Not so fast, says Meathead Goldwyn, the force behind AmazingRibs.com and the author of “Meathead: The Science of Great Barbecue and Grilling.” The problem is that basting prolongs cooking times. “Think of it like sweat after a long workout,” Goldwyn told me via email, “it cools you off.” If a long cooking time is what you’re after (as with pork shoulder, which has lots of connective tissue that has to break down), that’s a good thing. But not with a lean turkey. And basting may moisten the bird, “but not a lot,” says Goldwyn. The reason turkey dries out in the first place is that the moisture evaporates out of the meat as it cooks. But if you baste, the liquid doesn’t penetrate the flesh.
When Cook’s Illustrated put the competing methods to the test, itfound that basting improved moisture a tiny bit, but it “prolongs the cooking time and requires more hands-on work.” The verdict: Not worth it.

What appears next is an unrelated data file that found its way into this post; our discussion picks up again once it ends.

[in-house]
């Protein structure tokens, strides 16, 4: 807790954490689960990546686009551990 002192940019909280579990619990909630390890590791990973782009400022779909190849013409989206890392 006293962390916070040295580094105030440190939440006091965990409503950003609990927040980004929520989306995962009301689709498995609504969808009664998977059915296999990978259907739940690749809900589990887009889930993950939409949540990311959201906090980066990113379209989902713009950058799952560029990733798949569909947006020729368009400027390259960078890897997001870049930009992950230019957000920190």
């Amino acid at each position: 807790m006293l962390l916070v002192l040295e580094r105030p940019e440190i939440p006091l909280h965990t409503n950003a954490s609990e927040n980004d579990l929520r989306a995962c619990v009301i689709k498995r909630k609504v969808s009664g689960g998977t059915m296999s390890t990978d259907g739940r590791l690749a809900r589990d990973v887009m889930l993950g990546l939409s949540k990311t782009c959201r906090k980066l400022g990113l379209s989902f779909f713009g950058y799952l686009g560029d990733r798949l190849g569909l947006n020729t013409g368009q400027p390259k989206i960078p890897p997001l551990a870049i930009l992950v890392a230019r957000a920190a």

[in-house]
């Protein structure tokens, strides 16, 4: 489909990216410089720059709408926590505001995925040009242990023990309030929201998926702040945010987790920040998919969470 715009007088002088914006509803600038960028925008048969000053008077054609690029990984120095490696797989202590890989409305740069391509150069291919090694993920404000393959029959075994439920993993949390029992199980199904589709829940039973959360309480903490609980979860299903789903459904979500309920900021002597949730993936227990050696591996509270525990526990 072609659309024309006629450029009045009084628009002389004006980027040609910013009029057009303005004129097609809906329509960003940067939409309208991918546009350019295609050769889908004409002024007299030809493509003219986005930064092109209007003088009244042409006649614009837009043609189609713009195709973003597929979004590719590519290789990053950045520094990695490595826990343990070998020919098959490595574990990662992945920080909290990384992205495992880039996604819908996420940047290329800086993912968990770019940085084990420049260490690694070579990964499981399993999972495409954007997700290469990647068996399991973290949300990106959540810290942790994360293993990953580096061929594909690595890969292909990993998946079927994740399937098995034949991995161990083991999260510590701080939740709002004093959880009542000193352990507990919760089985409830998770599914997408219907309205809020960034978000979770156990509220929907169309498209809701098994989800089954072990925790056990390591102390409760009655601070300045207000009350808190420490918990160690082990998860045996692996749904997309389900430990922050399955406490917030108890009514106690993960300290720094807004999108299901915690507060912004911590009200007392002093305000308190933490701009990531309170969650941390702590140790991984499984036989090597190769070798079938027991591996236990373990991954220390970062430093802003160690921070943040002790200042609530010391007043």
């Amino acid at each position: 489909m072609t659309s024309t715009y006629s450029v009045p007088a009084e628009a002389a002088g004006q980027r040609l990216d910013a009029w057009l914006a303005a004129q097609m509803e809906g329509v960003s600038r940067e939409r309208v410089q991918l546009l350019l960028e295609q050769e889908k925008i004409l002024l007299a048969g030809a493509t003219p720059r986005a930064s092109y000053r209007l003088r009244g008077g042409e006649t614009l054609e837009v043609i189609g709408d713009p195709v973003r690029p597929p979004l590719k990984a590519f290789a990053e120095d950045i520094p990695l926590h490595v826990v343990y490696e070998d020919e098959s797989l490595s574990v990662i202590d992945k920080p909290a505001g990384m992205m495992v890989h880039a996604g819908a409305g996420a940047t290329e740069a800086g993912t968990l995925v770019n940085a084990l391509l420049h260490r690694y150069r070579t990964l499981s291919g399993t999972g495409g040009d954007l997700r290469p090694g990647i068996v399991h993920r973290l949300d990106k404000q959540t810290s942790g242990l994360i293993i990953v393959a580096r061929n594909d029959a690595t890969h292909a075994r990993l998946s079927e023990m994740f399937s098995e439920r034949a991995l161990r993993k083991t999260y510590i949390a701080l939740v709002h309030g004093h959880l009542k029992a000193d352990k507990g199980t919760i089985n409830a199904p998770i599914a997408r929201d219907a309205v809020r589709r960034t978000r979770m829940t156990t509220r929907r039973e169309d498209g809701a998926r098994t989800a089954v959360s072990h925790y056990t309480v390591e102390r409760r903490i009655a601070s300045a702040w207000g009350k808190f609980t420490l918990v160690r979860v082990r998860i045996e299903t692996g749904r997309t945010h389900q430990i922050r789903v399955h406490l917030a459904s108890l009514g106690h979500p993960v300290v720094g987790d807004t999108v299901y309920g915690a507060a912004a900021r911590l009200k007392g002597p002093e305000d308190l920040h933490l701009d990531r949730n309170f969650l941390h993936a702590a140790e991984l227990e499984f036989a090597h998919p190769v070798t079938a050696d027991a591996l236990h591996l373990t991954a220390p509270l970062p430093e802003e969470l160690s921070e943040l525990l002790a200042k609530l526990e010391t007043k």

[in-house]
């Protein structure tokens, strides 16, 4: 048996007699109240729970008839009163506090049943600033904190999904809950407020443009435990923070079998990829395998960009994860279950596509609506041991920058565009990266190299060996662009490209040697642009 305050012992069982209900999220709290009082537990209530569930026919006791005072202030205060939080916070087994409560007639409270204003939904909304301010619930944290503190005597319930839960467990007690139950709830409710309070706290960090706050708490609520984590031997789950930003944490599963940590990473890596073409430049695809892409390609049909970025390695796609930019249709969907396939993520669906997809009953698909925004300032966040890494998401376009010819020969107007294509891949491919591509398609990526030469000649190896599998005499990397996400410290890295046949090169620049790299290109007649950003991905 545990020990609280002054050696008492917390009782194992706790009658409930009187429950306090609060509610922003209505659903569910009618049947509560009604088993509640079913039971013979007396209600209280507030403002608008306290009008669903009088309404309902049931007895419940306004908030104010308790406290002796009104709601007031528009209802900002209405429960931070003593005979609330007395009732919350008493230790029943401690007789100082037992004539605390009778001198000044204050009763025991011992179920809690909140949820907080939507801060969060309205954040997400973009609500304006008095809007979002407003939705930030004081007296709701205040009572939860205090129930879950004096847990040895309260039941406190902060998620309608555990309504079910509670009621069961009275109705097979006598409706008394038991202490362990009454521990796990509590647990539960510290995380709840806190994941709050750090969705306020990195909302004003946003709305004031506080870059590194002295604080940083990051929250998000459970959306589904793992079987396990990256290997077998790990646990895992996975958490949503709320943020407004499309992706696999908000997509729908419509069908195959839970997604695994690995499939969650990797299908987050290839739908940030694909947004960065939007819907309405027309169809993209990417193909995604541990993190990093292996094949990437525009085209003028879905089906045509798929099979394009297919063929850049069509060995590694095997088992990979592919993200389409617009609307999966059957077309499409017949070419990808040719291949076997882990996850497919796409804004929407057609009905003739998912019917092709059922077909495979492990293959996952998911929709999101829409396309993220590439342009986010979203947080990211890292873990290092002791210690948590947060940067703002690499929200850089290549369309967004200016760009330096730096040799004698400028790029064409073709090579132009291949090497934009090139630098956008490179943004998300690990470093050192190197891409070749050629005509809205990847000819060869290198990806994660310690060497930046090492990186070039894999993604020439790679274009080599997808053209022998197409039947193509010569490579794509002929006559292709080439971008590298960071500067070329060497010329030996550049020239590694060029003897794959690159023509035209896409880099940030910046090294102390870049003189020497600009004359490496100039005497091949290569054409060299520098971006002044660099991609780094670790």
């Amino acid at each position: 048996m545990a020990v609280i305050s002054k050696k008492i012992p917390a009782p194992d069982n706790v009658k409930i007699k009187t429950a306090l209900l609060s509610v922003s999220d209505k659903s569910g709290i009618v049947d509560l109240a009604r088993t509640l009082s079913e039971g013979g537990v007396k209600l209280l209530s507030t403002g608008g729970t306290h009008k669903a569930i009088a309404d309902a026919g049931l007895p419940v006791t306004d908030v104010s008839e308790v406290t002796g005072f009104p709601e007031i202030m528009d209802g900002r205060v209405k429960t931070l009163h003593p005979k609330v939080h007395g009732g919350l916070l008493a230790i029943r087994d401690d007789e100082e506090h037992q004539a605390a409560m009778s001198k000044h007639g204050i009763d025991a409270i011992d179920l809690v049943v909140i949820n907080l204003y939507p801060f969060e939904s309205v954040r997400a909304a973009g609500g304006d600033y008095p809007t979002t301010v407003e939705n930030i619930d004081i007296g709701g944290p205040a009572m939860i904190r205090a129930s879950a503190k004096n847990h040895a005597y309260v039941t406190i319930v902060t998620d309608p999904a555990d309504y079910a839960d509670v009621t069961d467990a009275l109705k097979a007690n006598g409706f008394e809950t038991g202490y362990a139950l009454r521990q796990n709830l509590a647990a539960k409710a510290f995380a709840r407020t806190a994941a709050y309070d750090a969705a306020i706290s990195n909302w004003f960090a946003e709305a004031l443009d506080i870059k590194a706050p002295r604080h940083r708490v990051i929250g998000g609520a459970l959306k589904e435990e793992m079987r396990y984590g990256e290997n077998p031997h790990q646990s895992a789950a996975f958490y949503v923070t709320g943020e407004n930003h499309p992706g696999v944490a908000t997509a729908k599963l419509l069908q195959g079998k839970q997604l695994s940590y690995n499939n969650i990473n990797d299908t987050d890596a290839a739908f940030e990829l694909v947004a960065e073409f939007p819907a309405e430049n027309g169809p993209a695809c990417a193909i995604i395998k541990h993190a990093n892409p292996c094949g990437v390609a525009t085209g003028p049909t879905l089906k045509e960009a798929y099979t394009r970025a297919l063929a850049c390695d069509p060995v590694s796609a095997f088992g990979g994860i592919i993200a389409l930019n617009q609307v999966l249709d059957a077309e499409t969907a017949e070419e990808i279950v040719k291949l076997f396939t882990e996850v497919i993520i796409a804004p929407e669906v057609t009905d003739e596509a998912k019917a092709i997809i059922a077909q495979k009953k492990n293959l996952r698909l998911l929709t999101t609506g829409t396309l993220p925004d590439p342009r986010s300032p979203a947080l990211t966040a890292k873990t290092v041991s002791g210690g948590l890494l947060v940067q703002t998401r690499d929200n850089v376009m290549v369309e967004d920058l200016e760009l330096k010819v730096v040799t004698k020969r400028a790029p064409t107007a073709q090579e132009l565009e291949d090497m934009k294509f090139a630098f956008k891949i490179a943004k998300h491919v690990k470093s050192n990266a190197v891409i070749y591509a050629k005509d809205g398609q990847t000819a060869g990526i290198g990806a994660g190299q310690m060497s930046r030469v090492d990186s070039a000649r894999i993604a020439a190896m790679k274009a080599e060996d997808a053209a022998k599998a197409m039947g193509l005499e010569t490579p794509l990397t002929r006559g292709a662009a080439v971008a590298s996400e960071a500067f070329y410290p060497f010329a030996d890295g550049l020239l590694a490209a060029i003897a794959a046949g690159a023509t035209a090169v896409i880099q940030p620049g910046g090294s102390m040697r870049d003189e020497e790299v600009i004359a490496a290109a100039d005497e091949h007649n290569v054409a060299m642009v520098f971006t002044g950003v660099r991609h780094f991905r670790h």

Myth No. 4: Thanksgiving turkey makes you sleepy.
Urban Dictionary’s first entry for “turkey coma” defines it as “the inevitable and unavoidable nap that occurs about 45 minutes after gorging one’s self on a Thanksgiving Day turkey feast.” In one famous “Seinfeld” episode, Jerry’s girlfriend asks over a turkey dinner,”What is that stuff in turkey that makes you sleepy?” Jerry and George answer in unison: “Tryptophan,” the amino acid that’s plentiful in turkey meat. A few scenes later, she’s asleep at the table.
But tryptophan doesn’t necessarily induce sleep, and it’s doubtful that turkey’s the culprit for your post-Thanksgiving-dinner nap.